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Camera Chiara

Galleria degli Uffizi, Firenze. 
September 2016




Camera Chiara was a performance in 2016 in one of the Uffizi Galleries. It began with a chain reaction of fifteen performers, divided into three roups, beginning with a gesture.

Each performer had an object that signified a historic memory of the modus operandi of the artistic process that are passed down from generation to generation through time and space.
The Michelangelo, Leonardo and Cimabue gallery were all occupied at the same time by the performers who related to the works of art, measuring the obstacles, flirting with the art work, standing on top of Vasari books.
The performers carried out these actions at different times in the different galleries, giving the visitors to the galleries a sense of déjà vu as they moved from one gallery to the next, where they those of them who were paying attention noticed the same gestures that they had witnessed in the previous gallery.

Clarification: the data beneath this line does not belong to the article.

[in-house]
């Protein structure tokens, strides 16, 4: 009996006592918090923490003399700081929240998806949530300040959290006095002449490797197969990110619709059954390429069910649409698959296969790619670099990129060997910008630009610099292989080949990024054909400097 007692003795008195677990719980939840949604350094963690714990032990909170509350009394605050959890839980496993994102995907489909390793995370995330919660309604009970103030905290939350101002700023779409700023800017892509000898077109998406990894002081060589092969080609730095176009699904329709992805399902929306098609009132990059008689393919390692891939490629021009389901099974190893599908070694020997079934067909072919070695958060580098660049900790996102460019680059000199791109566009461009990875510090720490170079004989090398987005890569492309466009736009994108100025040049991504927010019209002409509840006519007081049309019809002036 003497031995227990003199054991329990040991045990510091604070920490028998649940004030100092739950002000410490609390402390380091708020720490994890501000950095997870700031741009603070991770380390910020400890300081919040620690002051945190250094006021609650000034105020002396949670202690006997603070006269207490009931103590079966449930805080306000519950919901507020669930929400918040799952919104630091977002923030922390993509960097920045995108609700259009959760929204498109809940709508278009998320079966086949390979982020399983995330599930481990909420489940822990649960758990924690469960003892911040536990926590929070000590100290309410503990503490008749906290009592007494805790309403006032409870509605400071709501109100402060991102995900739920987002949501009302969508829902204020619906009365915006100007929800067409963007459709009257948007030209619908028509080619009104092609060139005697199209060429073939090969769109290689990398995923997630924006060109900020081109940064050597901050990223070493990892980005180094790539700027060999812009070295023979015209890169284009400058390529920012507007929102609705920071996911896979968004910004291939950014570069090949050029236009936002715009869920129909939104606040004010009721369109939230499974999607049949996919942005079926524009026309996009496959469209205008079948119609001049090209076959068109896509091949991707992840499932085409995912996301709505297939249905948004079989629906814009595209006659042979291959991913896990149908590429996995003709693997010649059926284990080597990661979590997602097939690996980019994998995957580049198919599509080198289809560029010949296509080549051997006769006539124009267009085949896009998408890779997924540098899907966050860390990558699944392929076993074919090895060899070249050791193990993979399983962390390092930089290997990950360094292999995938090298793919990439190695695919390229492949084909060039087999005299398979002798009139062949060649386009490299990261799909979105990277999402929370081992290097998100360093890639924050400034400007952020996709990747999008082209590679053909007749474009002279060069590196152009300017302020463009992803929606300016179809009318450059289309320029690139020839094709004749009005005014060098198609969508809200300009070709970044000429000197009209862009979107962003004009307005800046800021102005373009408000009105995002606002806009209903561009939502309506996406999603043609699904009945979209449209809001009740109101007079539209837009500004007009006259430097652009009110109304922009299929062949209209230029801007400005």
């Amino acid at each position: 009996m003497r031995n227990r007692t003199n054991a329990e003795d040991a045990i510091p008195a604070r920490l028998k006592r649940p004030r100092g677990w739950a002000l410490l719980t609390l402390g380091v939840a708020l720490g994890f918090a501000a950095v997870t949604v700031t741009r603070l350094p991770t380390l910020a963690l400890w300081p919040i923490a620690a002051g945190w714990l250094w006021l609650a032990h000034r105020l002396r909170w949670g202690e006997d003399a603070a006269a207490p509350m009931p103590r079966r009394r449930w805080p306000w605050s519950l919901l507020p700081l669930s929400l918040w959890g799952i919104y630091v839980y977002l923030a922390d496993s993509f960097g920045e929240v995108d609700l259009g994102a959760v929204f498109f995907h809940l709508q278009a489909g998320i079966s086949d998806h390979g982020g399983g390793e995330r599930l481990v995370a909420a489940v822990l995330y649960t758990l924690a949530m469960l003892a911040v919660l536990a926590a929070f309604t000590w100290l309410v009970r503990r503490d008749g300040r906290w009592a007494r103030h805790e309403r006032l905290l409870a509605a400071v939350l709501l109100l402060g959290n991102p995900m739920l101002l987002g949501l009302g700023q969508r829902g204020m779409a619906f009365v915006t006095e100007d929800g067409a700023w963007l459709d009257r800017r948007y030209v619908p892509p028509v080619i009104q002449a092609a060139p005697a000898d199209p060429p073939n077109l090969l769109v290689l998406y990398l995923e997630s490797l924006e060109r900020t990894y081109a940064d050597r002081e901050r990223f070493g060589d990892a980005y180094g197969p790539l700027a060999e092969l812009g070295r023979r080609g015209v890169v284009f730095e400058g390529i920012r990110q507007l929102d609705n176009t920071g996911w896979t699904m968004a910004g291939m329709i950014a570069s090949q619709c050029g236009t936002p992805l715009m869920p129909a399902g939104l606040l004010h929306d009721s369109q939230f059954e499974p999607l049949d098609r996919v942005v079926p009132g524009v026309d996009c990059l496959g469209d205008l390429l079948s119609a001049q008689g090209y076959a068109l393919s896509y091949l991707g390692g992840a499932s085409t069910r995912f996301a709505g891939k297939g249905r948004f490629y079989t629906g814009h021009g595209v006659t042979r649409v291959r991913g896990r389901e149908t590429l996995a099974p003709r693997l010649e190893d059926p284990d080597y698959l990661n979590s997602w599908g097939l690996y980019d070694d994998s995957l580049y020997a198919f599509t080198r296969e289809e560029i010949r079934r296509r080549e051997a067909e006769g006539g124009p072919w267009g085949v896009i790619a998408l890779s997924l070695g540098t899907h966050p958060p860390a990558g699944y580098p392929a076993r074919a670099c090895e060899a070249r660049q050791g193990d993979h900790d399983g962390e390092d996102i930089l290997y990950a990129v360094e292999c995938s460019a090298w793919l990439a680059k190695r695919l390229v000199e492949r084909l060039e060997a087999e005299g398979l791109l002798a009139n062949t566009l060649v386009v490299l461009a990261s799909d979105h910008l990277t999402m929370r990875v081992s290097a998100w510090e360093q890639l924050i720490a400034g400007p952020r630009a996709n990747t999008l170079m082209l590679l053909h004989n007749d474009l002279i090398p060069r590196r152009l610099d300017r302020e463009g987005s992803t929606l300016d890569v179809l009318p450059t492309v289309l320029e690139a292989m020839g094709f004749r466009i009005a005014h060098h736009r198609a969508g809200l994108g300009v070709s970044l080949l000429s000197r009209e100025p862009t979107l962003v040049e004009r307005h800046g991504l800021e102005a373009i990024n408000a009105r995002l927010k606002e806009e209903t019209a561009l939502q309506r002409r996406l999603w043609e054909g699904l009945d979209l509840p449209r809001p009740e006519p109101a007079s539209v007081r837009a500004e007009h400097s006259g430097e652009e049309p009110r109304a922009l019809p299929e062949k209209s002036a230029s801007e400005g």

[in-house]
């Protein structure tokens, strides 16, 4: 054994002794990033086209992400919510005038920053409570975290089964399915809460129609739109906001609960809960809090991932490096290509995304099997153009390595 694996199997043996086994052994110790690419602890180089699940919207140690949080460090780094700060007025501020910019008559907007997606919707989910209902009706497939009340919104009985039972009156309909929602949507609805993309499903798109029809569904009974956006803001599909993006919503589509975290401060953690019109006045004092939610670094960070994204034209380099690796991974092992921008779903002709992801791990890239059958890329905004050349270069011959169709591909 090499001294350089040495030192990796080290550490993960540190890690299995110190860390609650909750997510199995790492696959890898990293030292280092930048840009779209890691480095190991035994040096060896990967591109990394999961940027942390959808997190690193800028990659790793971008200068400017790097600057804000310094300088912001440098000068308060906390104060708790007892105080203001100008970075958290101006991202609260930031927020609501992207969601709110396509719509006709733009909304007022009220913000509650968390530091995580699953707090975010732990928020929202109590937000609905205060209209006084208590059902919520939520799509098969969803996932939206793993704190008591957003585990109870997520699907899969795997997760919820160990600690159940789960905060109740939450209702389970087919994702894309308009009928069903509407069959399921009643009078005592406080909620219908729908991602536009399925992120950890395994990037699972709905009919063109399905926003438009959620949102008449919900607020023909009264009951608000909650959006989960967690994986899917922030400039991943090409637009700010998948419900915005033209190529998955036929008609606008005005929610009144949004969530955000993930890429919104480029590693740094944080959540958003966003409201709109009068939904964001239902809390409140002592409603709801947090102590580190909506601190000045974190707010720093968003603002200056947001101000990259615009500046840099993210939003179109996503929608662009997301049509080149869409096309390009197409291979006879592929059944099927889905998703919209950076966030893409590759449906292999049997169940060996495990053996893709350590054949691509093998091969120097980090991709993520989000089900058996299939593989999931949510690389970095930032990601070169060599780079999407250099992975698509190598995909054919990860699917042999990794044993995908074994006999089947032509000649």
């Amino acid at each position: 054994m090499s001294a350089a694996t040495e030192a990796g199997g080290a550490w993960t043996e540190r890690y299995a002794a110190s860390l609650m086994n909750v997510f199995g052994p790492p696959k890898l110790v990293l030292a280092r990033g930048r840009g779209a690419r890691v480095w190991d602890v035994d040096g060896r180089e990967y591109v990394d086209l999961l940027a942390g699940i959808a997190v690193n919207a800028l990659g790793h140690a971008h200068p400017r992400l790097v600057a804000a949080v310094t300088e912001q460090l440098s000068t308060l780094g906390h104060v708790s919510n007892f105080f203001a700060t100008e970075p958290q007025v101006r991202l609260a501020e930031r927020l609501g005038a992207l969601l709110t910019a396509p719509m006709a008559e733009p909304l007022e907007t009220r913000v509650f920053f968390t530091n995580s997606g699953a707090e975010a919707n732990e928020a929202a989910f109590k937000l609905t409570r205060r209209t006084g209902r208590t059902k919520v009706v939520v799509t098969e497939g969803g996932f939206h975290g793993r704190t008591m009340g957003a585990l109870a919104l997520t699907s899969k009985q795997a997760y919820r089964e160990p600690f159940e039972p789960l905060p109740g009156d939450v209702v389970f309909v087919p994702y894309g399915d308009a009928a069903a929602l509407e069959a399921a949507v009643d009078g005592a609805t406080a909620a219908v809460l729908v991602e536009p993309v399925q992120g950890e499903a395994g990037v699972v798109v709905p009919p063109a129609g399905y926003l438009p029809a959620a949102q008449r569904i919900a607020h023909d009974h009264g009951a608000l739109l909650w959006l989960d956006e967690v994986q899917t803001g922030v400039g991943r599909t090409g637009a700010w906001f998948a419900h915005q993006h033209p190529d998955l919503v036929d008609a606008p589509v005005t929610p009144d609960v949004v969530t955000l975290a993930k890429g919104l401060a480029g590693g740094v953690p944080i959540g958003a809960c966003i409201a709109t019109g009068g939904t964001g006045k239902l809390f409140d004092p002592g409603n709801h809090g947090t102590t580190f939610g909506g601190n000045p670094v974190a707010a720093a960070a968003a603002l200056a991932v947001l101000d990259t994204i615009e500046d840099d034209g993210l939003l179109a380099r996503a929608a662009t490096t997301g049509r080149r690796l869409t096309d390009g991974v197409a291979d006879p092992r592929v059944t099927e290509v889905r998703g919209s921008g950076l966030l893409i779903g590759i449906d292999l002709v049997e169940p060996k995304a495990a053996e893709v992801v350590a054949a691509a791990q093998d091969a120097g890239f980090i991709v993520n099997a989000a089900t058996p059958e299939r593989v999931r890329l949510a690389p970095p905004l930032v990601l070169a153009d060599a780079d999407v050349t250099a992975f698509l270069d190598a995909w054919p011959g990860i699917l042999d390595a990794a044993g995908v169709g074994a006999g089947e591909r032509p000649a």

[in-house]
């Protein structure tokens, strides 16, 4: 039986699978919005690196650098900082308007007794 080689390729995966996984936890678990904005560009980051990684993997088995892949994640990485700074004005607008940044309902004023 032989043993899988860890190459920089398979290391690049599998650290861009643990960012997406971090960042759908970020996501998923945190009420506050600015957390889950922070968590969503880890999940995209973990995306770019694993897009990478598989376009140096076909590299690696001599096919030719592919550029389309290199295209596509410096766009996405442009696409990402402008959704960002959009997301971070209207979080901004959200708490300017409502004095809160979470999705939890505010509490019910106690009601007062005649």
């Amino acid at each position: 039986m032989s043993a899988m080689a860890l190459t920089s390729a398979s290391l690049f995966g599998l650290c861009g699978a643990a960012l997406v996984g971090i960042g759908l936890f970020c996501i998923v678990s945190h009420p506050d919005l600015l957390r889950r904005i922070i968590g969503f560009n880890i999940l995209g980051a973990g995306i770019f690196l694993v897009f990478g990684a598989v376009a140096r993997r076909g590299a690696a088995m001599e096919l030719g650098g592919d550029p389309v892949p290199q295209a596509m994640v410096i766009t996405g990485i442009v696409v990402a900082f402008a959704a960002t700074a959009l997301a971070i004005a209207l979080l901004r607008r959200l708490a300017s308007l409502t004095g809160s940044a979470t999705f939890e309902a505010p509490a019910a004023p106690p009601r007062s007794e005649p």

The public who had no idea of what was about to happen were left disorientated by this micro action related to the art work, in repeated format. The destabilised spectator was searching for clues to connect the present artistic act to the one they just experienced.

A work of art is not just an object on show but produces a collection of reminiscences in space and time, while the viewer continually changes perception, despite the apparently unchanging work of art.

All these things occur while the viewer observes the work of art, although they are not recorded by art historians. Yet they can certainly contribute somthing both to artists and to art historians.


© Robert Pettena 2018